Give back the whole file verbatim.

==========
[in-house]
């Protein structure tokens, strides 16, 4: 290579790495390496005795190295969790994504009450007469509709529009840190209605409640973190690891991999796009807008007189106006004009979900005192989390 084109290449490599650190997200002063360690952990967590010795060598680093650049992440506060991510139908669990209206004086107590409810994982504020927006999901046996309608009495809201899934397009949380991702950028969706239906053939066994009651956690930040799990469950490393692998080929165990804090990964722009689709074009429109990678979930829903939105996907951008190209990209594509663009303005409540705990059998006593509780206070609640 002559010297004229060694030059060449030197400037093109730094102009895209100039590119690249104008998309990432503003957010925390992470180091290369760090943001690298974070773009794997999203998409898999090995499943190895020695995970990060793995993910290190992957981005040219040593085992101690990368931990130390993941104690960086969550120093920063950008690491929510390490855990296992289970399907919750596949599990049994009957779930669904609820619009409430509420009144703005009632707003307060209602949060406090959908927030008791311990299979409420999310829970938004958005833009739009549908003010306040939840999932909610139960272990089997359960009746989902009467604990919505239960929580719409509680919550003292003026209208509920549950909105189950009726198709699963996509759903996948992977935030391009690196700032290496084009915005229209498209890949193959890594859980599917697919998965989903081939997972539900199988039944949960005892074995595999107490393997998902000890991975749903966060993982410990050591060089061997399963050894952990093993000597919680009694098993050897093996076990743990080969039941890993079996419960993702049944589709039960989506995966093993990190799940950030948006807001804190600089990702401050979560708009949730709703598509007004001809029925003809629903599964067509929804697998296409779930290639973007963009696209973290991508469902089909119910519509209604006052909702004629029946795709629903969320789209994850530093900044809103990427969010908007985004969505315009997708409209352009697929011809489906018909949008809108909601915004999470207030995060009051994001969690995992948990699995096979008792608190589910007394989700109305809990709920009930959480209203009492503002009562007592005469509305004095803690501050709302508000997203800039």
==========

[in-house]
């Protein structure tokens, strides 16, 4: 290579790495390496005795190295969790994504009450007469509709529009840190209605409640973190690891991999796009807008007189106006004009979900005192989390 084109290449490599650190997200002063360690952990967590010795060598680093650049992440506060991510139908669990209206004086107590409810994982504020927006999901046996309608009495809201899934397009949380991702950028969706239906053939066994009651956690930040799990469950490393692998080929165990804090990964722009689709074009429109990678979930829903939105996907951008190209990209594509663009303005409540705990059998006593509780206070609640 002559010297004229060694030059060449030197400037093109730094102009895209100039590119690249104008998309990432503003957010925390992470180091290369760090943001690298974070773009794997999203998409898999090995499943190895020695995970990060793995993910290190992957981005040219040593085992101690990368931990130390993941104690960086969550120093920063950008690491929510390490855990296992289970399907919750596949599990049994009957779930669904609820619009409430509420009144703005009632707003307060209602949060406090959908927030008791311990299979409420999310829970938004958005833009739009549908003010306040939840999932909610139960272990089997359960009746989902009467604990919505239960929580719409509680919550003292003026209208509920549950909105189950009726198709699963996509759903996948992977935030391009690196700032290496084009915005229209498209890949193959890594859980599917697919998965989903081939997972539900199988039944949960005892074995595999107490393997998902000890991975749903966060993982410990050591060089061997399963050894952990093993000597919680009694098993050897093996076990743990080969039941890993079996419960993702049944589709039960989506995966093993990190799940950030948006807001804190600089990702401050979560708009949730709703598509007004001809029925003809629903599964067509929804697998296409779930290639973007963009696209973290991508469902089909119910519509209604006052909702004629029946795709629903969320789209994850530093900044809103990427969010908007985004969505315009997708409209352009697929011809489906018909949008809108909601915004999470207030995060009051994001969690995992948990699995096979008792608190589910007394989700109305809990709920009930959480209203009492503002009562007592005469509305004095803690501050709302508000997203800039």